Typically, parents will either send a snack to school with students or the parents will take turns preparing a meal for the students at the school. This becomes especially difficult in areas where poverty is high and where families are dependent on agricultural-based work.
As the mayor of one collaborating town explained,
This time of year, we see a lot of kids struggling in school. The families in this community are very poor to start out with, but because we are in the dry season, many parents are out of work entirely. If the kids are lucky, they may have a tortilla to eat during the day, but that’s it. The rates of malnutrition are high, and many kids are anemic.
The dry food comes packaged with rice, soy, chicken flavoring, and vegetables and requires nothing more than a pot of boiling water to prepare. 15-20 minutes later, lunch is served! In all of our taste tests, the kids have loved the food, and the teachers and leaders of parent associations are getting creative with how they use the pre-made packages. Beneficiaries have been making soup, tamales, tacos, and much more!
February 16th, 2013
A group of volunteers led by Carol Martin held five days of dental clinics in February. The volunteers provided cleaning and fluoride treatment to over 1400 students, taught kids how to properly brush their teeth, and worked with a local dentist to provide extractions as necessary. The group also donated medical supplies to the Choluteca Hospital; a variety of school supplies and classroom materials to 19 under-funded area schools; and toys, toothpaste, and pencils to each of the children who participated in the clinic. The group visited schools in the communities of Las Marias, El Chapparal, San Antonio de Padua, San Isidro, and El Jicaro.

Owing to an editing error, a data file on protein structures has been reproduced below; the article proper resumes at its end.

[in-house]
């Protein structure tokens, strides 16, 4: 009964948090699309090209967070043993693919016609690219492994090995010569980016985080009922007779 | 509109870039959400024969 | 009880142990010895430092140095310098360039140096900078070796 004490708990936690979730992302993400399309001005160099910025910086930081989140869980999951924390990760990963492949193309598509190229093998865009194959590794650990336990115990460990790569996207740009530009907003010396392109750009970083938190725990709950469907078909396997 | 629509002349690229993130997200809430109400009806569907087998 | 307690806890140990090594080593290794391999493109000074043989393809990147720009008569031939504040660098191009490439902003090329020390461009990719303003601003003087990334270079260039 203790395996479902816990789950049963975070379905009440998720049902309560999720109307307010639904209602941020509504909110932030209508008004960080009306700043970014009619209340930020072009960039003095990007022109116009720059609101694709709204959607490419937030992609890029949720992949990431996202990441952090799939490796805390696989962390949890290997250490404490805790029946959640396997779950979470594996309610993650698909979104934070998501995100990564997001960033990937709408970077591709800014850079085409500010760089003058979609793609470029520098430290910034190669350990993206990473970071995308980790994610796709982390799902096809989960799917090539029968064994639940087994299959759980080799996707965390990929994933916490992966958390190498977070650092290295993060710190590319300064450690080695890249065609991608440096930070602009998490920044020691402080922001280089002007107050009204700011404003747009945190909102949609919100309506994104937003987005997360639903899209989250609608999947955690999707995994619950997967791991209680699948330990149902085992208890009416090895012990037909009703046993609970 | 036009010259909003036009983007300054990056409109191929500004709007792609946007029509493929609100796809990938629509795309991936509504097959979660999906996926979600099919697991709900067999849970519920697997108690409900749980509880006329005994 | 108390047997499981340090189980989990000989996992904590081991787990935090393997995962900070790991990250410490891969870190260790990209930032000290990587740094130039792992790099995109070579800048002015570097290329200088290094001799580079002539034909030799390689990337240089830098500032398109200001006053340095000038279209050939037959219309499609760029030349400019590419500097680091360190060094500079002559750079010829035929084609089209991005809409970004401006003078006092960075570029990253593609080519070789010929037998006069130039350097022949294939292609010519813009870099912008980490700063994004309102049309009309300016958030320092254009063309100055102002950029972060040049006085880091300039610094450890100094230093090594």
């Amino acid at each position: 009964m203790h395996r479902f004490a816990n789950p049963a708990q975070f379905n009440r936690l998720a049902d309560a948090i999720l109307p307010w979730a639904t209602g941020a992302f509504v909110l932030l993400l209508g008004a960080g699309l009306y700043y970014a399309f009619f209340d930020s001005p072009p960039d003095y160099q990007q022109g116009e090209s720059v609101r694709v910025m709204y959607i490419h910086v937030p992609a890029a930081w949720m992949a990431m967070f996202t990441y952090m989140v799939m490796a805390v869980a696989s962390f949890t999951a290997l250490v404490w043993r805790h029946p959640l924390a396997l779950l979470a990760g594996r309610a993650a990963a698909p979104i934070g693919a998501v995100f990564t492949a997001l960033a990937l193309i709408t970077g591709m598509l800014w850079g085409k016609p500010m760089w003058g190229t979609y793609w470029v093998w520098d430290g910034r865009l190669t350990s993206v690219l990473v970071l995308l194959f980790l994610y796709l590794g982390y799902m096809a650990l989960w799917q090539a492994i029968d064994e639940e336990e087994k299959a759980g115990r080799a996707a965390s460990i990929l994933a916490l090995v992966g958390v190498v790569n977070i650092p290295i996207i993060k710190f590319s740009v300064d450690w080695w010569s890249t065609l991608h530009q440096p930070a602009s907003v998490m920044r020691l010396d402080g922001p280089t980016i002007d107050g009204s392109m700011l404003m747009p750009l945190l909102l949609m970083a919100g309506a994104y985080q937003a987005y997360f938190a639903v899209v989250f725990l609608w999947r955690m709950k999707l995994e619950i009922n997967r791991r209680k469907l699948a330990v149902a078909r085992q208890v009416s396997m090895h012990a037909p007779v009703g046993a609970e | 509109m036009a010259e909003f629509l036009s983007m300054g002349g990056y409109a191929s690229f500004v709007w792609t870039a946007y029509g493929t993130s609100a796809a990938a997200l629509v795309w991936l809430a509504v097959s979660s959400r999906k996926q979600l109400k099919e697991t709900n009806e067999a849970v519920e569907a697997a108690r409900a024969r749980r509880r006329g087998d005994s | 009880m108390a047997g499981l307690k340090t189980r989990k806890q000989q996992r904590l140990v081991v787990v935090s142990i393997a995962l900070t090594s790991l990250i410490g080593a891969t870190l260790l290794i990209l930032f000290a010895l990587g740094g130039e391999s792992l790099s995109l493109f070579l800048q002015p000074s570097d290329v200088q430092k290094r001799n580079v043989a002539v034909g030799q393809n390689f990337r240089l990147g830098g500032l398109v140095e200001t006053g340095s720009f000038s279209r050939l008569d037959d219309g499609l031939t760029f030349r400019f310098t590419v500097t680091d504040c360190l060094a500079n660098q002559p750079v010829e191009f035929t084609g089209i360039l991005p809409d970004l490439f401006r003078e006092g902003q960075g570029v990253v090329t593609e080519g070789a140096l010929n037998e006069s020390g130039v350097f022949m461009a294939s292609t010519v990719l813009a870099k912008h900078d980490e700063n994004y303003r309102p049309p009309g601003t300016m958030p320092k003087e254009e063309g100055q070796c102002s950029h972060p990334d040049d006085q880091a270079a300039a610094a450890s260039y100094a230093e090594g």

February 6th, 2013
The 40-some kids who live in La Laguna, a poor community outside of San Antonio de Padua, faced an hour-long trek up a hilly, rocky, nearly impassable road to get to the nearest school. Check out the progress on CARE’s school project in La Laguna!
Last year, CARE began fundraising to build a school for the kids in La Laguna. Construction started in November. We are making progress but still need your support to complete the project! Don Cristobal, the community member supervising the project , described the progress:
“Education for the kids in our community has been a big struggle. They used to have to walk to the school in San Antonio Padua, and for a long time we’ve been fighting to have a school for them here in our own community. For a while we tried to hold classes on the ground in open spaces in the community here, but we we were still lacking classrooms.
“As a community, we are so thankful that this project has begun. We can have our kids closer, in our own community, rather than sending them all the way town to San Antonio. It would take the kids nearly an hour to walk there. There are 23 families that live here in this community and about 40 kids who will attend this school when it is complete. Before we were asking for help from politicians, mayors, but no one had the funds to help us until [CARE] helped us begin the project.
“The work here so far has been a great success, we will soon have our own school building. The materials for the school are brought from Tegucigalpa to San Antonio and the members of the community of La Laguna carry the building materials up the road to La Laguna and are helping to build the school. The members of the community are making a sacrifice to help with this project too, everyone is helping and supporting this project. We still have a lot of work to do, but everyone in our community is ready to help.”
February 1st, 2013
A group from Purdue University visited Honduras in December, holding three days of medical clinics in the communities of Chapparal, San Antonio Flores, El Espinal, San Isidro, and San Lorenzo. The group also spent a day getting to know their way around the Choluteca Hospital and spent an afternoon visiting children at an orphanage.